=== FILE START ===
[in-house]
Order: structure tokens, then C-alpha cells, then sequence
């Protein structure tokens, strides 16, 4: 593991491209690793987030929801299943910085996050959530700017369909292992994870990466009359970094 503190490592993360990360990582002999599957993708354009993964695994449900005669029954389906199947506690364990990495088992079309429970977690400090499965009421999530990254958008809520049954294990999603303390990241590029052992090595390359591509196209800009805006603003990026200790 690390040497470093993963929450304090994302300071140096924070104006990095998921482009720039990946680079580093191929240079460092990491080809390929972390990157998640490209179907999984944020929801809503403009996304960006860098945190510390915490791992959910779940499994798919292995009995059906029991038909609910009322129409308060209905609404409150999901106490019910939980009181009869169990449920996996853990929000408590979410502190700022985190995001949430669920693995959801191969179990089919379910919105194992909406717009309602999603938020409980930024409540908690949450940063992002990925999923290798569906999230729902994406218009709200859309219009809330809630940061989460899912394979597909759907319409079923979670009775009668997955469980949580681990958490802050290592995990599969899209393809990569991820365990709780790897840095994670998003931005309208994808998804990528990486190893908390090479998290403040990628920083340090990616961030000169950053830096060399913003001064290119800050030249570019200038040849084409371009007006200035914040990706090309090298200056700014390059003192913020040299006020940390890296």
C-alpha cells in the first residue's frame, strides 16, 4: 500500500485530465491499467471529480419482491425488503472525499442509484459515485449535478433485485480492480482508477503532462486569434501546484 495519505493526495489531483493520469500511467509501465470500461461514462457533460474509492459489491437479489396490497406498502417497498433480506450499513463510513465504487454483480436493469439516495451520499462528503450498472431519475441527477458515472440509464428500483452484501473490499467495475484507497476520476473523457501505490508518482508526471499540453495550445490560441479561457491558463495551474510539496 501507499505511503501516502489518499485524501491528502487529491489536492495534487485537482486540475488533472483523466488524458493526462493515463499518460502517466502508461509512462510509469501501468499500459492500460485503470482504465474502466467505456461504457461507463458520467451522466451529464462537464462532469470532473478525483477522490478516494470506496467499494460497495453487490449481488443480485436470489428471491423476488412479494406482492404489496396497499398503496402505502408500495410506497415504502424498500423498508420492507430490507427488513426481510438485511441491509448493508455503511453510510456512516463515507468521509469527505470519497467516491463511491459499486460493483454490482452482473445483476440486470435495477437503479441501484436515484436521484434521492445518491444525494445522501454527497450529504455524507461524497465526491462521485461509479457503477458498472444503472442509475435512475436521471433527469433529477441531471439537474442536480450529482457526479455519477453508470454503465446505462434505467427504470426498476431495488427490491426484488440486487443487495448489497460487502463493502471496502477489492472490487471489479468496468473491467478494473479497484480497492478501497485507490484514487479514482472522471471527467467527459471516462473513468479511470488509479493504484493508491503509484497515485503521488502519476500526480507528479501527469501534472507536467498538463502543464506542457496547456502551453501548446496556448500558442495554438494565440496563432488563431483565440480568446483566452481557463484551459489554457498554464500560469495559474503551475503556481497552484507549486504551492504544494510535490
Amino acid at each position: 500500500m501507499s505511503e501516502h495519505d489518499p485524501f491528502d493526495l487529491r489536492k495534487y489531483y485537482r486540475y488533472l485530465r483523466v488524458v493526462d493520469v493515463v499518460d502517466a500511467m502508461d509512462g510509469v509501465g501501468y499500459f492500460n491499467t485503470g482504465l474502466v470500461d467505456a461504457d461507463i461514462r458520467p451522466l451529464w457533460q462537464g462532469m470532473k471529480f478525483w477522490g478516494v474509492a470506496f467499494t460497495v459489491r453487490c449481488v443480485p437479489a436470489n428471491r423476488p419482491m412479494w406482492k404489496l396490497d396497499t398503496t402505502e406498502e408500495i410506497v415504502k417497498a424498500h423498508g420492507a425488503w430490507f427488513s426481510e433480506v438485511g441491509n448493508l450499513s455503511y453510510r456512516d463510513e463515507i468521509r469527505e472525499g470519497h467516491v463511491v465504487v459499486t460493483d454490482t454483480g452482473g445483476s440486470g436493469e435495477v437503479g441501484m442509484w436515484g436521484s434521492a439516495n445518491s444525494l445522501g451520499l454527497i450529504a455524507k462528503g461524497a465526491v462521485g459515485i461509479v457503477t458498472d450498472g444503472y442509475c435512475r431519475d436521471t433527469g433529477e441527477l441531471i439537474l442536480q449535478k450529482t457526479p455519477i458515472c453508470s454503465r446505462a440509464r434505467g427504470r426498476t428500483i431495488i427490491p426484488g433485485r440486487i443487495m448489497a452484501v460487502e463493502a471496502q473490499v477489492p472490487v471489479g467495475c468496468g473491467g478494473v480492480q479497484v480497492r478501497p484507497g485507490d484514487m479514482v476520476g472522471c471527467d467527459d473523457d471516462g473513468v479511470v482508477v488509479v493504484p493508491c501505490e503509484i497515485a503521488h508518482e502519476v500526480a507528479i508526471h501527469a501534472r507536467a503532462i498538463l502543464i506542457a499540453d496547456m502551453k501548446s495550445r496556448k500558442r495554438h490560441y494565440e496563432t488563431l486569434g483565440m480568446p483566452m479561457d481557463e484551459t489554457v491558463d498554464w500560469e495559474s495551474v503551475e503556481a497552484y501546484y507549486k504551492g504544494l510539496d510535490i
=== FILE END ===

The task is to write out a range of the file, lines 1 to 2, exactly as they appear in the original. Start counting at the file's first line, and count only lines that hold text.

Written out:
[in-house]
Order: structure tokens, then C-alpha cells, then sequence